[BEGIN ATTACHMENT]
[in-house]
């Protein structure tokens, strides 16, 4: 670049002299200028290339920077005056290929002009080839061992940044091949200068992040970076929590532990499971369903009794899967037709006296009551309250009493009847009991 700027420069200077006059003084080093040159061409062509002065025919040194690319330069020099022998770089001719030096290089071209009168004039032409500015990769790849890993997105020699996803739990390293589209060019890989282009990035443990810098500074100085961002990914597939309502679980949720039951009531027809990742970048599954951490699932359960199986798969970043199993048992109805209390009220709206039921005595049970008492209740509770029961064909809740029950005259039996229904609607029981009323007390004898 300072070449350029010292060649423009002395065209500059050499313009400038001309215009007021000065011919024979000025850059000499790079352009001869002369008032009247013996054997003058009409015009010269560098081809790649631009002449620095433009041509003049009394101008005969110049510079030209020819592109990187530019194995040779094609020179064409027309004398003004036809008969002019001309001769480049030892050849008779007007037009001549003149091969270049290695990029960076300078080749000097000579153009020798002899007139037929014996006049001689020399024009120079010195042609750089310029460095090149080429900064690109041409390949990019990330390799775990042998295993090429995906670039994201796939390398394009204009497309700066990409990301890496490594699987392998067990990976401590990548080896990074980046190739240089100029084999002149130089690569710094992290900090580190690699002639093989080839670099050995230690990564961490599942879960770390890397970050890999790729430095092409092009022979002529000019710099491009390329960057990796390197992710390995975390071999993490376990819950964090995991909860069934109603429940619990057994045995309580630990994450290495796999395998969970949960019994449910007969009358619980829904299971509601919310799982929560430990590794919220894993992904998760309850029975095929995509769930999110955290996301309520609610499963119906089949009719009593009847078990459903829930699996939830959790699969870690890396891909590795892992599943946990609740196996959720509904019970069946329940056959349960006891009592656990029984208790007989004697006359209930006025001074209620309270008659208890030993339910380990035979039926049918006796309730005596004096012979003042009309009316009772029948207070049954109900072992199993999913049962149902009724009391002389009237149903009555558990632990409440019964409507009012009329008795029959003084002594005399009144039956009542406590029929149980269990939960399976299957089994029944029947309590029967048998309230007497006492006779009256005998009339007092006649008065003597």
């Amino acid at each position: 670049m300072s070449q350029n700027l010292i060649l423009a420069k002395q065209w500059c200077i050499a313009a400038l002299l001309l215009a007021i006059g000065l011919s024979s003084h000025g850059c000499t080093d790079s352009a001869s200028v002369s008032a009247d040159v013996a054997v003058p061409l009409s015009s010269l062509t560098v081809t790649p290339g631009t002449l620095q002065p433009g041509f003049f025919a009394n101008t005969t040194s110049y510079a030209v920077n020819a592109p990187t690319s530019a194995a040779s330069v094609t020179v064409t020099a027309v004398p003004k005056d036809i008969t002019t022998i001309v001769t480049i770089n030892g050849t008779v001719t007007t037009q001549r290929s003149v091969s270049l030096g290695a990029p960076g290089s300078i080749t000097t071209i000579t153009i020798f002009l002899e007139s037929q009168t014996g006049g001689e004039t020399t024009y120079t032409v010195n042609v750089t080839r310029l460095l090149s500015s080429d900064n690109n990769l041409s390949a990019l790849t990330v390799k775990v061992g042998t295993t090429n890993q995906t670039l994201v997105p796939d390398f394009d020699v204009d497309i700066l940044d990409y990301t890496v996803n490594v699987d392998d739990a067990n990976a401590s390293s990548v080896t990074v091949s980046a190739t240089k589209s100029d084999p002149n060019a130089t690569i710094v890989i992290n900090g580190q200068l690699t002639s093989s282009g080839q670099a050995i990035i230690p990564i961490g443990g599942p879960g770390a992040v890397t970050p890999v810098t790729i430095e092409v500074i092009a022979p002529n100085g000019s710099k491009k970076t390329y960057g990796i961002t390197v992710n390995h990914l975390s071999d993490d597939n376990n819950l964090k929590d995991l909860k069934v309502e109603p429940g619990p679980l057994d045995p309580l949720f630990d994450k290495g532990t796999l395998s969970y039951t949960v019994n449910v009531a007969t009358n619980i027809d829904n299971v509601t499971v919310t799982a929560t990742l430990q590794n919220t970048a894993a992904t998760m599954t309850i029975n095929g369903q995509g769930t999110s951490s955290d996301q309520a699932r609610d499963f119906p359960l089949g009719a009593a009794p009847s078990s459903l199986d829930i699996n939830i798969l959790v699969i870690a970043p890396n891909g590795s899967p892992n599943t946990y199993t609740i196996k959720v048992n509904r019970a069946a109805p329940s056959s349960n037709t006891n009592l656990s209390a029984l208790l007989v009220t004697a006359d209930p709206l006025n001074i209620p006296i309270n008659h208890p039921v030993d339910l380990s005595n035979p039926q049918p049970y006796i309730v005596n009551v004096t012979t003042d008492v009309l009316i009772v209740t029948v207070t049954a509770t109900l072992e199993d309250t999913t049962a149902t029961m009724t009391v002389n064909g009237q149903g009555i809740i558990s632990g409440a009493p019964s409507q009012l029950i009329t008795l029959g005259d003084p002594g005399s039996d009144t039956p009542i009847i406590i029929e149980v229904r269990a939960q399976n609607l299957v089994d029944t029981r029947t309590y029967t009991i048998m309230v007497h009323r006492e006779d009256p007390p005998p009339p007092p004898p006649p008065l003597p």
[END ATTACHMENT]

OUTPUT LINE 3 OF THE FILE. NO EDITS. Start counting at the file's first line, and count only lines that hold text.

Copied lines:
């Amino acid at each position: 670049m300072s070449q350029n700027l010292i060649l423009a420069k002395q065209w500059c200077i050499a313009a400038l002299l001309l215009a007021i006059g000065l011919s024979s003084h000025g850059c000499t080093d790079s352009a001869s200028v002369s008032a009247d040159v013996a054997v003058p061409l009409s015009s010269l062509t560098v081809t790649p290339g631009t002449l620095q002065p433009g041509f003049f025919a009394n101008t005969t040194s110049y510079a030209v920077n020819a592109p990187t690319s530019a194995a040779s330069v094609t020179v064409t020099a027309v004398p003004k005056d036809i008969t002019t022998i001309v001769t480049i770089n030892g050849t008779v001719t007007t037009q001549r290929s003149v091969s270049l030096g290695a990029p960076g290089s300078i080749t000097t071209i000579t153009i020798f002009l002899e007139s037929q009168t014996g006049g001689e004039t020399t024009y120079t032409v010195n042609v750089t080839r310029l460095l090149s500015s080429d900064n690109n990769l041409s390949a990019l790849t990330v390799k775990v061992g042998t295993t090429n890993q995906t670039l994201v997105p796939d390398f394009d020699v204009d497309i700066l940044d990409y990301t890496v996803n490594v699987d392998d739990a067990n990976a401590s390293s990548v080896t990074v091949s980046a190739t240089k589209s100029d084999p002149n060019a130089t690569i710094v890989i992290n900090g580190q200068l690699t002639s093989s282009g080839q670099a050995i990035i230690p990564i961490g443990g599942p879960g770390a992040v890397t970050p890999v810098t790729i430095e092409v500074i092009a022979p002529n100085g000019s710099k491009k970076t390329y960057g990796i961002t390197v992710n390995h990914l975390s071999d993490d597939n376990n819950l964090k929590d995991l909860k069934v309502e109603p429940g619990p679980l057994d045995p309580l949720f630990d994450k290495g532990t796999l395998s969970y039951t949960v019994n449910v009531a007969t009358n619980i027809d829904n299971v509601t499971v919310t799982a929560t990742l430990q590794n919220t970048a894993a992904t998760m599954t309850i029975n095929g369903q995509g769930t999110s951490s955290d996301q309520a699932r609610d499963f119906p359960l089949g009719a009593a009794p009847s078990s459903l199986d829930i699996n939830i798969l959790v699969i870690a970043p890396n891909g590795s899967p892992n599943t946990y199993t609740i196996k959720v048992n509904r019970a069946a109805p329940s056959s349960n037709t006891n009592l656990s209390a029984l208790l007989v009220t004697a006359d209930p709206l006025n001074i209620p006296i309270n008659h208890p039921v030993d339910l380990s005595n035979p039926q049918p049970y006796i309730v005596n009551v004096t012979t003042d008492v009309l009316i009772v209740t029948v207070t049954a509770t109900l072992e199993d309250t999913t049962a149902t029961m009724t009391v002389n064909g009237q149903g009555i809740i558990s632990g409440a009493p019964s409507q009012l029950i009329t008795l029959g005259d003084p002594g005399s039996d009144t039956p009542i009847i406590i029929e149980v229904r269990a939960q399976n609607l299957v089994d029944t029981r029947t309590y029967t009991i048998m309230v007497h009323r006492e006779d009256p007390p005998p009339p007092p004898p006649p008065l003597p």